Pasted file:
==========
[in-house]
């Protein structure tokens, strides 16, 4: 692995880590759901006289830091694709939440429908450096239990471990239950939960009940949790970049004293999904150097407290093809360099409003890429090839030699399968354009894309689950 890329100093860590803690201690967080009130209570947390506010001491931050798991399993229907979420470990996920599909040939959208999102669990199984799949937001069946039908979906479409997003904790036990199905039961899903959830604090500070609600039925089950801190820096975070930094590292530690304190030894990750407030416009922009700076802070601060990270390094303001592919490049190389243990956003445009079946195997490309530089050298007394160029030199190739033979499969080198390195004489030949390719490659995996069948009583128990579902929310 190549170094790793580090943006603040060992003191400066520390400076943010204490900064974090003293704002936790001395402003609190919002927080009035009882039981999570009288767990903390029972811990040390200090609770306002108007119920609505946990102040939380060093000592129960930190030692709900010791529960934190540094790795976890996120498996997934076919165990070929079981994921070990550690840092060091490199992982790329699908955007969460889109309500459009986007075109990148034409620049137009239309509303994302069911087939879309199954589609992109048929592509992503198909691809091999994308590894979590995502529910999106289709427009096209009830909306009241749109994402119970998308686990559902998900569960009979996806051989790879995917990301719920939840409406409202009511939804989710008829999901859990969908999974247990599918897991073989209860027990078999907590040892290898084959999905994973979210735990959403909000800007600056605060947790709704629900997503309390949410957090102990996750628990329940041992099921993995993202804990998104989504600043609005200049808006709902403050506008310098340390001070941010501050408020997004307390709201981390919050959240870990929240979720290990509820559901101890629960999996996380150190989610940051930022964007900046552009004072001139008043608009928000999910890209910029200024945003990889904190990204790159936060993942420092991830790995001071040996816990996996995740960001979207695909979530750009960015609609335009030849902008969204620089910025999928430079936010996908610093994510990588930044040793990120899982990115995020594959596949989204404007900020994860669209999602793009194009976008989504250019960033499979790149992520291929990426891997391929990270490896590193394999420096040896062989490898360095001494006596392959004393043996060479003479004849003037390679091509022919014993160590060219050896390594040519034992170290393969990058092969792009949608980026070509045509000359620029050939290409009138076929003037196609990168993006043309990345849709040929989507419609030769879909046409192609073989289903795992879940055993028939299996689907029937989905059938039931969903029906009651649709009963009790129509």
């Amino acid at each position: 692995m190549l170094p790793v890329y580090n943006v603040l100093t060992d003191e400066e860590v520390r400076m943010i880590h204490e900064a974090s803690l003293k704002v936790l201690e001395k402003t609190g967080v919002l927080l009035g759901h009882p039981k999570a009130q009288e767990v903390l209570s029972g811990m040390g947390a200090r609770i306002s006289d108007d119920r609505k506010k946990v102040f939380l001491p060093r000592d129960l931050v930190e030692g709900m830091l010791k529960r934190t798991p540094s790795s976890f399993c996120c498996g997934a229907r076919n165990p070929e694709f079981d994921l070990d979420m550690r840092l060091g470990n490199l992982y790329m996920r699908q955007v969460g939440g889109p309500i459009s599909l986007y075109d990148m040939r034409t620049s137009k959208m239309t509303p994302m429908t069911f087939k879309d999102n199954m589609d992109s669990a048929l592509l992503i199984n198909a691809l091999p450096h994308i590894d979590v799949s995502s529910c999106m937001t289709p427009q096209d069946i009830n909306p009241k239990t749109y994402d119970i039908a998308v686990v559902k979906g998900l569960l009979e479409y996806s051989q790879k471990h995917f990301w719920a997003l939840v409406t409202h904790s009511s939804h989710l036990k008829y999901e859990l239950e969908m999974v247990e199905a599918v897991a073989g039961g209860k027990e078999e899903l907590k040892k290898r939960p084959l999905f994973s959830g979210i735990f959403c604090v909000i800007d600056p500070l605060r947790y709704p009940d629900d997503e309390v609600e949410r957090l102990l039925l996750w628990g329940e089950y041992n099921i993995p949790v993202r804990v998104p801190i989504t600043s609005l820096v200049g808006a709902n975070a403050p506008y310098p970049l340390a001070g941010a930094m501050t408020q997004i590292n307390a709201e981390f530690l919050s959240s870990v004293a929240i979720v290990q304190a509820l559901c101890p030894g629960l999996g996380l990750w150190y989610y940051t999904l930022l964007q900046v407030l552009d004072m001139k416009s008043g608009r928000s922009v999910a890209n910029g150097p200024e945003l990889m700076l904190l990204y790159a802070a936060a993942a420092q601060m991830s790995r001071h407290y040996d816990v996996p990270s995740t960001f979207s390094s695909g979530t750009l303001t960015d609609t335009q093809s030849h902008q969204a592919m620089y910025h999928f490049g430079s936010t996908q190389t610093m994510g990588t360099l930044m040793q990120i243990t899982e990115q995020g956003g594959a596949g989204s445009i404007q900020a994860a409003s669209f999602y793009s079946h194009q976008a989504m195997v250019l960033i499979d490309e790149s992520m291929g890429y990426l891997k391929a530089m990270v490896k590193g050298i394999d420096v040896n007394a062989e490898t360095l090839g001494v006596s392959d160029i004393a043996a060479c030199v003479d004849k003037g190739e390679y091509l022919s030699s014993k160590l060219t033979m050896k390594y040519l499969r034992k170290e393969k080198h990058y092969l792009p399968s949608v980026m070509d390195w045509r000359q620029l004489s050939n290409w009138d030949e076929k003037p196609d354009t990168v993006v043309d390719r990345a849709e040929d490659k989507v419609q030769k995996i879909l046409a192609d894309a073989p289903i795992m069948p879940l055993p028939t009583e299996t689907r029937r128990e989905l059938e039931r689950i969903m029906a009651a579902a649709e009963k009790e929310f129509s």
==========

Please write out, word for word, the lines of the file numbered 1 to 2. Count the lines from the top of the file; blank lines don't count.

[in-house]
């Protein structure tokens, strides 16, 4: 692995880590759901006289830091694709939440429908450096239990471990239950939960009940949790970049004293999904150097407290093809360099409003890429090839030699399968354009894309689950 890329100093860590803690201690967080009130209570947390506010001491931050798991399993229907979420470990996920599909040939959208999102669990199984799949937001069946039908979906479409997003904790036990199905039961899903959830604090500070609600039925089950801190820096975070930094590292530690304190030894990750407030416009922009700076802070601060990270390094303001592919490049190389243990956003445009079946195997490309530089050298007394160029030199190739033979499969080198390195004489030949390719490659995996069948009583128990579902929310 190549170094790793580090943006603040060992003191400066520390400076943010204490900064974090003293704002936790001395402003609190919002927080009035009882039981999570009288767990903390029972811990040390200090609770306002108007119920609505946990102040939380060093000592129960930190030692709900010791529960934190540094790795976890996120498996997934076919165990070929079981994921070990550690840092060091490199992982790329699908955007969460889109309500459009986007075109990148034409620049137009239309509303994302069911087939879309199954589609992109048929592509992503198909691809091999994308590894979590995502529910999106289709427009096209009830909306009241749109994402119970998308686990559902998900569960009979996806051989790879995917990301719920939840409406409202009511939804989710008829999901859990969908999974247990599918897991073989209860027990078999907590040892290898084959999905994973979210735990959403909000800007600056605060947790709704629900997503309390949410957090102990996750628990329940041992099921993995993202804990998104989504600043609005200049808006709902403050506008310098340390001070941010501050408020997004307390709201981390919050959240870990929240979720290990509820559901101890629960999996996380150190989610940051930022964007900046552009004072001139008043608009928000999910890209910029200024945003990889904190990204790159936060993942420092991830790995001071040996816990996996995740960001979207695909979530750009960015609609335009030849902008969204620089910025999928430079936010996908610093994510990588930044040793990120899982990115995020594959596949989204404007900020994860669209999602793009194009976008989504250019960033499979790149992520291929990426891997391929990270490896590193394999420096040896062989490898360095001494006596392959004393043996060479003479004849003037390679091509022919014993160590060219050896390594040519034992170290393969990058092969792009949608980026070509045509000359620029050939290409009138076929003037196609990168993006043309990345849709040929989507419609030769879909046409192609073989289903795992879940055993028939299996689907029937989905059938039931969903029906009651649709009963009790129509």